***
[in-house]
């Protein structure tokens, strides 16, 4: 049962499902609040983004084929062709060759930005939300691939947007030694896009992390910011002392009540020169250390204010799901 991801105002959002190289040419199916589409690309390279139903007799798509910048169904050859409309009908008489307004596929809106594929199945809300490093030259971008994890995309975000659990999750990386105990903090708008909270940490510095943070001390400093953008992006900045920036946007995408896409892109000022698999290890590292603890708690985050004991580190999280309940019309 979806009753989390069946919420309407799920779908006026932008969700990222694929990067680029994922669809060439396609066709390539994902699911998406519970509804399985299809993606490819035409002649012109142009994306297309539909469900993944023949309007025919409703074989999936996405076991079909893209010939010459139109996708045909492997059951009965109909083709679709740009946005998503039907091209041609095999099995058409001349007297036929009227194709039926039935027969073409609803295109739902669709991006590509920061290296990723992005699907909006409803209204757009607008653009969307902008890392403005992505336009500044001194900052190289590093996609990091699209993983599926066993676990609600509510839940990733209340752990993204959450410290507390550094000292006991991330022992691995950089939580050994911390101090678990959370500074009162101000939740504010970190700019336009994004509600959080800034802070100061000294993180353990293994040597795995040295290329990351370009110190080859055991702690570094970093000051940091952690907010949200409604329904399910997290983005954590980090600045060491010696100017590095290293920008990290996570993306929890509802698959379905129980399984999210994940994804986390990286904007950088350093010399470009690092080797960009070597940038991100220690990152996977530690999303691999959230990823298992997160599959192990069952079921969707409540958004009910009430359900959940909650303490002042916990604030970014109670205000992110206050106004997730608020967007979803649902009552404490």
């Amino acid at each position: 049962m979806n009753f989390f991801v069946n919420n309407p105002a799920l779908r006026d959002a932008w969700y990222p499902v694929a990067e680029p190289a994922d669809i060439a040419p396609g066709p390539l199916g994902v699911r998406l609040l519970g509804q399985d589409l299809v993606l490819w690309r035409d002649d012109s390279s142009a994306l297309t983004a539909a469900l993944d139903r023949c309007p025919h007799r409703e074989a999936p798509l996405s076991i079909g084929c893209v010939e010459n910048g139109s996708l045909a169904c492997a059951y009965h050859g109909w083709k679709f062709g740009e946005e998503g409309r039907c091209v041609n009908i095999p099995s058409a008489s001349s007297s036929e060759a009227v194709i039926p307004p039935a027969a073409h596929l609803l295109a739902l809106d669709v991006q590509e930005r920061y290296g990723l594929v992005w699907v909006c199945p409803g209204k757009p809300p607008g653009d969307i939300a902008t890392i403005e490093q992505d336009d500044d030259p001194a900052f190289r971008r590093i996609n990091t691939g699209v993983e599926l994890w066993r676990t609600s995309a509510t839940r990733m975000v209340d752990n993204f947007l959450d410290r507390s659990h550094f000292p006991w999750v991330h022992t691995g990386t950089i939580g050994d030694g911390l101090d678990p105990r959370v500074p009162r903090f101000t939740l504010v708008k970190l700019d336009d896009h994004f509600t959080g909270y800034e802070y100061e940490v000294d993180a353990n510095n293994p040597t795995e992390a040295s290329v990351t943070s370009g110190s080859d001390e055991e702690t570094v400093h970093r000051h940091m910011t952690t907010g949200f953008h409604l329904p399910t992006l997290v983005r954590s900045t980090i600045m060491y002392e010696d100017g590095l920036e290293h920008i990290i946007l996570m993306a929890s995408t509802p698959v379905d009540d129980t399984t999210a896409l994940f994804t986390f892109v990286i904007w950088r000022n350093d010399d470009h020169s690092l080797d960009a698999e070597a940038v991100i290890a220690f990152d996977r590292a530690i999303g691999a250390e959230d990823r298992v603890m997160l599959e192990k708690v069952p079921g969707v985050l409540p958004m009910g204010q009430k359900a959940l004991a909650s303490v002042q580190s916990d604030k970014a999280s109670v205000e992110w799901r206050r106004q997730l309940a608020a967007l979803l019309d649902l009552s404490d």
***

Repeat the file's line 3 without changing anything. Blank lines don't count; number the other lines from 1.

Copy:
């Amino acid at each position: 049962m979806n009753f989390f991801v069946n919420n309407p105002a799920l779908r006026d959002a932008w969700y990222p499902v694929a990067e680029p190289a994922d669809i060439a040419p396609g066709p390539l199916g994902v699911r998406l609040l519970g509804q399985d589409l299809v993606l490819w690309r035409d002649d012109s390279s142009a994306l297309t983004a539909a469900l993944d139903r023949c309007p025919h007799r409703e074989a999936p798509l996405s076991i079909g084929c893209v010939e010459n910048g139109s996708l045909a169904c492997a059951y009965h050859g109909w083709k679709f062709g740009e946005e998503g409309r039907c091209v041609n009908i095999p099995s058409a008489s001349s007297s036929e060759a009227v194709i039926p307004p039935a027969a073409h596929l609803l295109a739902l809106d669709v991006q590509e930005r920061y290296g990723l594929v992005w699907v909006c199945p409803g209204k757009p809300p607008g653009d969307i939300a902008t890392i403005e490093q992505d336009d500044d030259p001194a900052f190289r971008r590093i996609n990091t691939g699209v993983e599926l994890w066993r676990t609600s995309a509510t839940r990733m975000v209340d752990n993204f947007l959450d410290r507390s659990h550094f000292p006991w999750v991330h022992t691995g990386t950089i939580g050994d030694g911390l101090d678990p105990r959370v500074p009162r903090f101000t939740l504010v708008k970190l700019d336009d896009h994004f509600t959080g909270y800034e802070y100061e940490v000294d993180a353990n510095n293994p040597t795995e992390a040295s290329v990351t943070s370009g110190s080859d001390e055991e702690t570094v400093h970093r000051h940091m910011t952690t907010g949200f953008h409604l329904p399910t992006l997290v983005r954590s900045t980090i600045m060491y002392e010696d100017g590095l920036e290293h920008i990290i946007l996570m993306a929890s995408t509802p698959v379905d009540d129980t399984t999210a896409l994940f994804t986390f892109v990286i904007w950088r000022n350093d010399d470009h020169s690092l080797d960009a698999e070597a940038v991100i290890a220690f990152d996977r590292a530690i999303g691999a250390e959230d990823r298992v603890m997160l599959e192990k708690v069952p079921g969707v985050l409540p958004m009910g204010q009430k359900a959940l004991a909650s303490v002042q580190s916990d604030k970014a999280s109670v205000e992110w799901r206050r106004q997730l309940a608020a967007l979803l019309d649902l009552s404490d």